Labour MP's Twitter row rumbles on

Eric Pickles writes letter to David Wright over "scum-sucking pigs" comment.

Oh dear. The row over David Wright's Twitter outburst goes on. The Labour whip and MP for Telford has been on BBC Radio Shropshire to reiterate his defence -- which is that he didn't write the offensive tweet at all. Paul Waugh quotes him as saying:

I put up on Twitter a message linked to Barack Obama's comment in the presidential race last year about conservative policy, which is: You can put lipstick on a pig but it's still a pig. It looks like somebody, a third party, has gone into my account and made it more offensive.

I think it was a legitimate comment and, I mean, Twitter is edgy, and, you know, it provokes debate. It looks on this occasion as if it has caused a serious problem, and we need to go back and look at that.

Who exactly are these people, wandering around, hacking into Twitter accounts to make very small changes that up the offensiveness? You could be next.

It doesn't get better for Wright. (Who, in case you missed the story, tweeted -- or not -- yesterday in response to the "I've never voted Tory . . ." poster with the erudite response: "Because you can put lipstick on a scum-sucking pig, but it's still a scum-sucking pig. And cos they would ruin Britain.")

The Tory chairman, Eric Pickles, has today written an open letter to Wright:

Rather than owning up to your actions you seem to be trying to claim that your "Twitter feed" was hacked into. This explanation is simply not credible:

  • The "Tweet" was made under your name.
  • You have used similar language in the past on Twitter, including describing David Cameron as a "horrible opportunistic scumbag".
  • Immediately after the "Tweet", you posted again to say that you "must've hit a nerve", and then again that Conservatives "do get riled very easily".
  • You then decided to apologise for the "Tweet".
  • Only after all of this did you then claim that your Twitter account had been "tinkered" with.

I would be grateful if you could now stop treating people like fools.

Well, when you put it like that . . .

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Samira Shackle is a freelance journalist, who tweets @samirashackle. She was formerly a staff writer for the New Statesman.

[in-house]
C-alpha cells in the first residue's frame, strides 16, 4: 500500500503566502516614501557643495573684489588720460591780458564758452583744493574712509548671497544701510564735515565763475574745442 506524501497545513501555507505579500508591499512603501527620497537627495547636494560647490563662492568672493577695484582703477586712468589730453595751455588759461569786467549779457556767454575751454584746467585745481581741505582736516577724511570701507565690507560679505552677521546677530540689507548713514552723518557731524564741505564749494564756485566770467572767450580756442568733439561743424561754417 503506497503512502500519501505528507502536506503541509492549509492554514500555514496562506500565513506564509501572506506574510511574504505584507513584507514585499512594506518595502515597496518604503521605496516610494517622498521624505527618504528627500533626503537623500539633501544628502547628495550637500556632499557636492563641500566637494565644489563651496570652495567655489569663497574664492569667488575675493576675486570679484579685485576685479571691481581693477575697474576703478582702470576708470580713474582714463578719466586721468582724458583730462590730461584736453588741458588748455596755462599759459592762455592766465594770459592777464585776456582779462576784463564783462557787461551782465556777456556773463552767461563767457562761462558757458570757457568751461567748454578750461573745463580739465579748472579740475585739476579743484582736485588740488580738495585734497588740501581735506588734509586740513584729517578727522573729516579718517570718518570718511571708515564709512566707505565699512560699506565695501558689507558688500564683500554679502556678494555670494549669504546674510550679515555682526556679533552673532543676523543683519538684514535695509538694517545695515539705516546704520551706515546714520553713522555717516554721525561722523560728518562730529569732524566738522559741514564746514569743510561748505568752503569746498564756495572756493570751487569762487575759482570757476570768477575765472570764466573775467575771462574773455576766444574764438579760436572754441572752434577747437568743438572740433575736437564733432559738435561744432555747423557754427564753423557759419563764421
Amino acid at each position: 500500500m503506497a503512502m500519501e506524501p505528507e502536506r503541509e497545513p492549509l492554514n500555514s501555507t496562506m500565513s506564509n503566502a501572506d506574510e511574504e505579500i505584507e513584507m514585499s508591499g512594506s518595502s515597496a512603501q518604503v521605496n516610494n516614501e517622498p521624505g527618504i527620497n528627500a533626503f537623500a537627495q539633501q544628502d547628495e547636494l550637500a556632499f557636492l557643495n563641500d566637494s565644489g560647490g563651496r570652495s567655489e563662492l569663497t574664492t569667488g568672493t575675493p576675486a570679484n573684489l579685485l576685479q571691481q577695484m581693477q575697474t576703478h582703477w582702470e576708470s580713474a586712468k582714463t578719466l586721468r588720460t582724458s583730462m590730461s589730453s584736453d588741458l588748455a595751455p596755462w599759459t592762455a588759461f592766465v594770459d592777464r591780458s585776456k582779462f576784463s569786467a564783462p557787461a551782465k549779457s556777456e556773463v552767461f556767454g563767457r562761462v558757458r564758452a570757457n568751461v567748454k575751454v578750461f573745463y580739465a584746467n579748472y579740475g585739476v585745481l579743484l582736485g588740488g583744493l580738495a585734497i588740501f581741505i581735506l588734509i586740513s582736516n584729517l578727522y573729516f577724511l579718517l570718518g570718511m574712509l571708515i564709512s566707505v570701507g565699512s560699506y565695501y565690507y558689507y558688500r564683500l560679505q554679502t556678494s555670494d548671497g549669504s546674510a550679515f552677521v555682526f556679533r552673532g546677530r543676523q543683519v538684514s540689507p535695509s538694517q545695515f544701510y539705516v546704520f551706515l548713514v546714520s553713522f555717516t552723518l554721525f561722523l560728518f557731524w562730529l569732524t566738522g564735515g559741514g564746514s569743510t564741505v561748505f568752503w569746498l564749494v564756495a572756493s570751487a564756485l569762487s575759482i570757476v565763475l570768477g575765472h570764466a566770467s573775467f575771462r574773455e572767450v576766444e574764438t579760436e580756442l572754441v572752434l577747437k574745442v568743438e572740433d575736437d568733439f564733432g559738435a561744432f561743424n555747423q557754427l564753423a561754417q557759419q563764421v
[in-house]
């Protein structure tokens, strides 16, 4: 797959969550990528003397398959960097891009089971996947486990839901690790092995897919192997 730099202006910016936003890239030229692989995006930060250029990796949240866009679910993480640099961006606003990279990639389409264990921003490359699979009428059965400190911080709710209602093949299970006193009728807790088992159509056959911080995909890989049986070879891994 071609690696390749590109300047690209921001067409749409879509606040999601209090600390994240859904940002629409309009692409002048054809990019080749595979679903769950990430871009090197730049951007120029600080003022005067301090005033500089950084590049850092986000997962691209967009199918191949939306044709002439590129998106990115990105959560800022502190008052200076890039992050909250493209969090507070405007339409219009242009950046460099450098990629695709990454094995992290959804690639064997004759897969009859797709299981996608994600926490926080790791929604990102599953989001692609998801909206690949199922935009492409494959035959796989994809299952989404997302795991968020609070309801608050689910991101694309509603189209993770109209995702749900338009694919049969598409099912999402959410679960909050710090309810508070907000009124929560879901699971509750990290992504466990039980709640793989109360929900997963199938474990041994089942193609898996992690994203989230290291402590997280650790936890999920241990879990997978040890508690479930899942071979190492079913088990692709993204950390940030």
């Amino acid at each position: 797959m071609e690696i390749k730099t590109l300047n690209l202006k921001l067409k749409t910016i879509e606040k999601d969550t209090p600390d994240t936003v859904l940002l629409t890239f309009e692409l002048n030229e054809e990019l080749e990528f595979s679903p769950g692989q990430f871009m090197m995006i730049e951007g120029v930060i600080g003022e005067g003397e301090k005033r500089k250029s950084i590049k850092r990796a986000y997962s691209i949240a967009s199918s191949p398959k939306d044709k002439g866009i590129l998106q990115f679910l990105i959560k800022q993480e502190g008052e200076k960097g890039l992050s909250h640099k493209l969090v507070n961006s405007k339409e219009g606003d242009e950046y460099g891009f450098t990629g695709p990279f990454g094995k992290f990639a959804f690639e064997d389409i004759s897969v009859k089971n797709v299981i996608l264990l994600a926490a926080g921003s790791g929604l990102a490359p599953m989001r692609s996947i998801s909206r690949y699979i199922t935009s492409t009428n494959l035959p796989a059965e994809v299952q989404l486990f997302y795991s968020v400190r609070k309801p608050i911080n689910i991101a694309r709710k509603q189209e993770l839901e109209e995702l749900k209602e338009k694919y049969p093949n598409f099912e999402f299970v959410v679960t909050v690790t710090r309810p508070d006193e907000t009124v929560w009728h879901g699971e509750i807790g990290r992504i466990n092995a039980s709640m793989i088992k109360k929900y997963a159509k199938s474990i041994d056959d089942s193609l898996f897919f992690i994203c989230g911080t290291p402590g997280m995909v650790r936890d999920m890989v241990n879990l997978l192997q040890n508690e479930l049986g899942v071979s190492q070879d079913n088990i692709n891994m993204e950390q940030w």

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Donald Trump vs Barack Obama: How the inauguration speeches compared

We compared the two presidents on trade, foreign affairs and climate change – so you (really, really) don't have to.

After watching Donald Trump's inaugural address, what better way to get rid of the last few dregs of hope than by comparing what he said with Barack Obama's address from 2009? 

Both thanked the previous President, with Trump calling the Obamas "magnificent", and pledged to reform Washington, but the comparison ended there. 

Here is what each of them said: 

On American jobs

Obama:

The state of our economy calls for action, bold and swift.  And we will act, not only to create new jobs, but to lay a new foundation for growth.  We will build the roads and bridges, the electric grids and digital lines that feed our commerce and bind us together.  We'll restore science to its rightful place, and wield technology's wonders to raise health care's quality and lower its cost.  We will harness the sun and the winds and the soil to fuel our cars and run our factories.  And we will transform our schools and colleges and universities to meet the demands of a new age.

Trump:

For many decades we've enriched foreign industry at the expense of American industry, subsidized the armies of other countries while allowing for the very sad depletion of our military.

One by one, the factories shuttered and left our shores with not even a thought about the millions and millions of American workers that were left behind.

Obama had a plan for growth. Trump just blames the rest of the world...

On global warming

Obama:

With old friends and former foes, we'll work tirelessly to lessen the nuclear threat, and roll back the specter of a warming planet.

Trump:

On the Middle East:

Obama:

To the Muslim world, we seek a new way forward, based on mutual interest and mutual respect. To those leaders around the globe who seek to sow conflict, or blame their society's ills on the West, know that your people will judge you on what you can build, not what you destroy. 

Trump:

We will re-enforce old alliances and form new ones and unite the civilized world against radical Islamic terrorism, which we will eradicate completely from the face of the earth.

On “greatness”

Obama:

In reaffirming the greatness of our nation we understand that greatness is never a given. It must be earned.

Trump:

America will start winning again, winning like never before.

 

On trade

Obama:

This is the journey we continue today.  We remain the most prosperous, powerful nation on Earth.  Our workers are no less productive than when this crisis began.  Our minds are no less inventive, our goods and services no less needed than they were last week, or last month, or last year.  Our capacity remains undiminished.  

Trump:

We must protect our borders from the ravages of other countries making our product, stealing our companies and destroying our jobs.

Protection will lead to great prosperity and strength. I will fight for you with every breath in my body, and I will never ever let you down.

Stephanie Boland is digital assistant at the New Statesman. She tweets at @stephanieboland